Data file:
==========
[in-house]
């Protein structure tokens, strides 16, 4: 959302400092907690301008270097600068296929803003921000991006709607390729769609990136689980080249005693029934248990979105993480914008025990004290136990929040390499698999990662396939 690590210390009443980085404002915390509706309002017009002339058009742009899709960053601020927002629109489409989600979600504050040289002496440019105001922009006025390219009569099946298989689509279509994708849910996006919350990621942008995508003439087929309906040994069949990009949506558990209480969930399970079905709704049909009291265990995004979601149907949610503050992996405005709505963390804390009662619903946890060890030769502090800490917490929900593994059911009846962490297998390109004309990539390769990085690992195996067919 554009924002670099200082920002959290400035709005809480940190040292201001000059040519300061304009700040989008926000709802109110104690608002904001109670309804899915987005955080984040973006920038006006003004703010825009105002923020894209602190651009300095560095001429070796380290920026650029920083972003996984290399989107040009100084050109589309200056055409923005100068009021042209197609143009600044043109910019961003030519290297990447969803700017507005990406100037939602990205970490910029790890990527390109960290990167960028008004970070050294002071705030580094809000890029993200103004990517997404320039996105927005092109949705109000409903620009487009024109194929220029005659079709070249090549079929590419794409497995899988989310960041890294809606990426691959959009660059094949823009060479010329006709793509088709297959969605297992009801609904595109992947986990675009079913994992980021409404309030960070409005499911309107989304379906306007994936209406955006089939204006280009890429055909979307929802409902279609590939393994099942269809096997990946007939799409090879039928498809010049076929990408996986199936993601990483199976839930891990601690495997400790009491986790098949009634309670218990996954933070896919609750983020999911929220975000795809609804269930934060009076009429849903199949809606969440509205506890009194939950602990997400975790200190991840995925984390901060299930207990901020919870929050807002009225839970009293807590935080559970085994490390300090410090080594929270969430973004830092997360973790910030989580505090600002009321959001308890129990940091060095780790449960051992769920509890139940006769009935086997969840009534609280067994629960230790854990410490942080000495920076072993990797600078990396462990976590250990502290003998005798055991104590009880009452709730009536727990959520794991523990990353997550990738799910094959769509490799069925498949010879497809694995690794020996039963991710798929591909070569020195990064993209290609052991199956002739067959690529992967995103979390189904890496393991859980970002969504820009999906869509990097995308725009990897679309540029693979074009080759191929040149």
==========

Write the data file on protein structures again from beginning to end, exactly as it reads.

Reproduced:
[in-house]
């Protein structure tokens, strides 16, 4: 959302400092907690301008270097600068296929803003921000991006709607390729769609990136689980080249005693029934248990979105993480914008025990004290136990929040390499698999990662396939 690590210390009443980085404002915390509706309002017009002339058009742009899709960053601020927002629109489409989600979600504050040289002496440019105001922009006025390219009569099946298989689509279509994708849910996006919350990621942008995508003439087929309906040994069949990009949506558990209480969930399970079905709704049909009291265990995004979601149907949610503050992996405005709505963390804390009662619903946890060890030769502090800490917490929900593994059911009846962490297998390109004309990539390769990085690992195996067919 554009924002670099200082920002959290400035709005809480940190040292201001000059040519300061304009700040989008926000709802109110104690608002904001109670309804899915987005955080984040973006920038006006003004703010825009105002923020894209602190651009300095560095001429070796380290920026650029920083972003996984290399989107040009100084050109589309200056055409923005100068009021042209197609143009600044043109910019961003030519290297990447969803700017507005990406100037939602990205970490910029790890990527390109960290990167960028008004970070050294002071705030580094809000890029993200103004990517997404320039996105927005092109949705109000409903620009487009024109194929220029005659079709070249090549079929590419794409497995899988989310960041890294809606990426691959959009660059094949823009060479010329006709793509088709297959969605297992009801609904595109992947986990675009079913994992980021409404309030960070409005499911309107989304379906306007994936209406955006089939204006280009890429055909979307929802409902279609590939393994099942269809096997990946007939799409090879039928498809010049076929990408996986199936993601990483199976839930891990601690495997400790009491986790098949009634309670218990996954933070896919609750983020999911929220975000795809609804269930934060009076009429849903199949809606969440509205506890009194939950602990997400975790200190991840995925984390901060299930207990901020919870929050807002009225839970009293807590935080559970085994490390300090410090080594929270969430973004830092997360973790910030989580505090600002009321959001308890129990940091060095780790449960051992769920509890139940006769009935086997969840009534609280067994629960230790854990410490942080000495920076072993990797600078990396462990976590250990502290003998005798055991104590009880009452709730009536727990959520794991523990990353997550990738799910094959769509490799069925498949010879497809694995690794020996039963991710798929591909070569020195990064993209290609052991199956002739067959690529992967995103979390189904890496393991859980970002969504820009999906869509990097995308725009990897679309540029693979074009080759191929040149």